Diamond Women

5 Simple Ways to Support a New Mum [Lockdown Edition]

You want to support someone you love through the first few weeks of parenthood. But there’s a pandemic and lockdown laws have been enforced. Where to start?

Published on
24 Aug

Your sister, cousin, best friend or perhaps someone from work has been blessed with a new bundle of joy. She may be excited, anxious or even suffering from a touch of postpartum blues. Either way, you want to support her through those rough first few weeks. But there’s a global pandemic and lockdown laws have been enforced. Where to start?!

Here are a few ideas:

Homecooked Meals

Yum, yum. It can be hard to find five minutes, let alone 30, to spend in the kitchen when you’re in the middle of a newborn haze. Organise for a meal from UberEats to be delivered to her doorstep right around dinner time. Or if you’re able to be extra generous—sign your friend up for a week’s worth of meals from something like Hello Fresh. If dad is in the picture, he will likely appreciate this too!

Grocery Run/Essentials Run

Uh oh, we are out of… everything! Baby will make it hard for your new mother to jump in the car and go down the road like she once did. And chances are, with COVID around she won’t have any desire to head to the shops right now anyway. Text and ask if she needs anything. You can even be sneaky and say that you’re “doing a direct to boot order anyway”, so she doesn’t feel like you’re going to extra trouble. Food is one thing, but don’t forget the essentials like prescriptions, creams, nappies, wipes… it never hurts to ask!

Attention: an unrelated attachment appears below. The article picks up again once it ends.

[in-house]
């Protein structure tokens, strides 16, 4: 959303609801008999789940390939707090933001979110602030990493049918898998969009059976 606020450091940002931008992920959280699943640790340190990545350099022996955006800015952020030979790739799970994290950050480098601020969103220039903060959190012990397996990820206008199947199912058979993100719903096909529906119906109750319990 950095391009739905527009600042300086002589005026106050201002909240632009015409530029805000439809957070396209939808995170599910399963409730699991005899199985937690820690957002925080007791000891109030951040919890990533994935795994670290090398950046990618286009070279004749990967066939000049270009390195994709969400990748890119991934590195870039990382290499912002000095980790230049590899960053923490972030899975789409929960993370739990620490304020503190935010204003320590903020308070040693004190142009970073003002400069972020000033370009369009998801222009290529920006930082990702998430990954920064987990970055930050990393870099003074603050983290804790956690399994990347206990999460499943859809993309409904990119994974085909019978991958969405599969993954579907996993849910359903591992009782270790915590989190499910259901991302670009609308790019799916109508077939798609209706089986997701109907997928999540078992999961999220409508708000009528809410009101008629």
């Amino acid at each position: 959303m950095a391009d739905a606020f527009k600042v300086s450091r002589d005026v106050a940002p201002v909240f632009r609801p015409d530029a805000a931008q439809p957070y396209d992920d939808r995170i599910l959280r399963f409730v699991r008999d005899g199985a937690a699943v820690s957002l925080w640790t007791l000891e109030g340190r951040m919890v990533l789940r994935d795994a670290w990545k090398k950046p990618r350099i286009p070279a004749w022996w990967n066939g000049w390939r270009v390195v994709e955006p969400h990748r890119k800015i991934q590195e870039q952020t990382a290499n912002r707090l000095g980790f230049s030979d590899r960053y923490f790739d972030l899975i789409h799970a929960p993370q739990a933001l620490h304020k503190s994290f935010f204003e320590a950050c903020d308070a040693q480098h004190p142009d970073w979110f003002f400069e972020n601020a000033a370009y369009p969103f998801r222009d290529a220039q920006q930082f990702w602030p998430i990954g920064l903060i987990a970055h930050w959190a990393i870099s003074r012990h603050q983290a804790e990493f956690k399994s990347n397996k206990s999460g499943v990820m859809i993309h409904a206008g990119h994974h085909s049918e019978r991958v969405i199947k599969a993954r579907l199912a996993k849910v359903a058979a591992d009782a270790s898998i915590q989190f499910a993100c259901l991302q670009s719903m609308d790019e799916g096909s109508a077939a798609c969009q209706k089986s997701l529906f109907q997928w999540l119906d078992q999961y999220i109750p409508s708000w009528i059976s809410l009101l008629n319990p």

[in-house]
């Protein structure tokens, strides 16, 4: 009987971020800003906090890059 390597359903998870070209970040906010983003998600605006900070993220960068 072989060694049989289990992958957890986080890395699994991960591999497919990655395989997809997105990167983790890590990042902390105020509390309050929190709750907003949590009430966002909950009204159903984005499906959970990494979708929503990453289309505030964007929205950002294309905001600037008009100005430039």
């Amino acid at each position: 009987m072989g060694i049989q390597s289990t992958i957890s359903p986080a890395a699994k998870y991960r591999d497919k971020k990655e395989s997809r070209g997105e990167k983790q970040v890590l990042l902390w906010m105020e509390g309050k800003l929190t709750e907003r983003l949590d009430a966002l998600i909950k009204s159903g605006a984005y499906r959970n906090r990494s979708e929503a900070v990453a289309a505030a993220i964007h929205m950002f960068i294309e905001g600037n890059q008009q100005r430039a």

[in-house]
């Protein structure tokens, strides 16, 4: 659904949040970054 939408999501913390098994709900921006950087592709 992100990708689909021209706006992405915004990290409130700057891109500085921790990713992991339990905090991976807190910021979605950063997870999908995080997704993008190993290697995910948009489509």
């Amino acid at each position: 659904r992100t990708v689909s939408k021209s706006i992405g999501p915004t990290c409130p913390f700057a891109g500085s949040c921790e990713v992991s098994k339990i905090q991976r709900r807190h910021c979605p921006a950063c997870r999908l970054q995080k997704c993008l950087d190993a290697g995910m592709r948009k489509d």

Ask About Her—Not Just About Baby

He or she is finally here—and oh wow, they are sooo cute! But it’s easy to get caught up just asking, “How is the baby feeling? How is the baby sleeping? Tell me about the baby!” and forgetting about the new mother. Post-birth, mumma is feeling a whirlwind of emotions and might be in physical pain/discomfort (depending on the type of birth she had). Spend a little time checking in on her, whether that’s over FaceTime or via text messages, and asking about her needs.

Try these:

  • How are you feeling right now?
  • Have you had any wild dreams since having the baby?
  • Have you been drinking enough water?

Offering a Hand with Housework

This is a really nice thing to do—but always be gentle about it. The last thing you want is for your emotional new mother to feel like you’re judging her home. But if she was someone who tried hard to keep a clean house before the baby arrived, chances are she is quietly thinking about the dirty bathroom and state of the floors. Be willing to organise for a cleaner to come around and take that weight off her shoulders (cleaners are allowed to continue working under current rules in New South Wales—make sure you always check the latest advice on the NSW Health website).  

Even If She Says “No” Be Open to Helping

Sometimes when stress is overwhelming us, we tend to reject help rather than accept it. Humans are funny! For a lot of women, the idea of asking for help feels like she is going to have to make more decisions or must instruct someone on what they need to do… in the cloudiest mindset of their life. “Eghh, it’s all too hard! I’ll just do it myself!”— feels.

If you think your new mother is saying “no” purely from a place of being exhausted and stressed out, it never hurts to gently provide some essentials or help, unasked. The best coffee or chai latte is the one someone thoughtfully left at your front door, right? It’s hard to reject a little bit of help when it’s right in front of you!

If you need more tips, have a question or need advice about your own pregnancy, you can contact us here.

Any questions? Feel free to call us.
1300 851 592